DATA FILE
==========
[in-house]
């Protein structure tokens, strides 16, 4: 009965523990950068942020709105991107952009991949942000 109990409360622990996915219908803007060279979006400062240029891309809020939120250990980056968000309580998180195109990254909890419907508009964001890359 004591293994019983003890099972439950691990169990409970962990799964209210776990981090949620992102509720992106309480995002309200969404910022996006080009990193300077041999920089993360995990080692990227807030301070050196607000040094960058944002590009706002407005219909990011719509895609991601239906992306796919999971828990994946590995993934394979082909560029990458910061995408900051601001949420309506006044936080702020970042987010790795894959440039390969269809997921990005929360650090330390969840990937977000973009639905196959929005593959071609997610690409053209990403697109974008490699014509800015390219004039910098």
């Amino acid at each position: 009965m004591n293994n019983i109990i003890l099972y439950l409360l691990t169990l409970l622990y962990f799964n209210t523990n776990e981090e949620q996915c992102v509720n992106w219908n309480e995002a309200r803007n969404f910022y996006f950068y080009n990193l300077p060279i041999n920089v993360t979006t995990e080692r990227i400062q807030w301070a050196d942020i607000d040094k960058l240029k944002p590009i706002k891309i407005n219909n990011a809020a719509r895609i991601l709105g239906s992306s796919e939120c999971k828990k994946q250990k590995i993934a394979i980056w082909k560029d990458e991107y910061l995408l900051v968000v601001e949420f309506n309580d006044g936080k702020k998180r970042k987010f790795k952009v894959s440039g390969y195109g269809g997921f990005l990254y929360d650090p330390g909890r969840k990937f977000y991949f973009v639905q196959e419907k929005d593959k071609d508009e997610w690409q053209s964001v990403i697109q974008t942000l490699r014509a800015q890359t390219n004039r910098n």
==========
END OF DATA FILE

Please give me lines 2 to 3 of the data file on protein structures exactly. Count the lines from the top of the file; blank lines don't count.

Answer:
């Protein structure tokens, strides 16, 4: 009965523990950068942020709105991107952009991949942000 109990409360622990996915219908803007060279979006400062240029891309809020939120250990980056968000309580998180195109990254909890419907508009964001890359 004591293994019983003890099972439950691990169990409970962990799964209210776990981090949620992102509720992106309480995002309200969404910022996006080009990193300077041999920089993360995990080692990227807030301070050196607000040094960058944002590009706002407005219909990011719509895609991601239906992306796919999971828990994946590995993934394979082909560029990458910061995408900051601001949420309506006044936080702020970042987010790795894959440039390969269809997921990005929360650090330390969840990937977000973009639905196959929005593959071609997610690409053209990403697109974008490699014509800015390219004039910098």
């Amino acid at each position: 009965m004591n293994n019983i109990i003890l099972y439950l409360l691990t169990l409970l622990y962990f799964n209210t523990n776990e981090e949620q996915c992102v509720n992106w219908n309480e995002a309200r803007n969404f910022y996006f950068y080009n990193l300077p060279i041999n920089v993360t979006t995990e080692r990227i400062q807030w301070a050196d942020i607000d040094k960058l240029k944002p590009i706002k891309i407005n219909n990011a809020a719509r895609i991601l709105g239906s992306s796919e939120c999971k828990k994946q250990k590995i993934a394979i980056w082909k560029d990458e991107y910061l995408l900051v968000v601001e949420f309506n309580d006044g936080k702020k998180r970042k987010f790795k952009v894959s440039g390969y195109g269809g997921f990005l990254y929360d650090p330390g909890r969840k990937f977000y991949f973009v639905q196959e419907k929005d593959k071609d508009e997610w690409q053209s964001v990403i697109q974008t942000l490699r014509a800015q890359t390219n004039r910098n």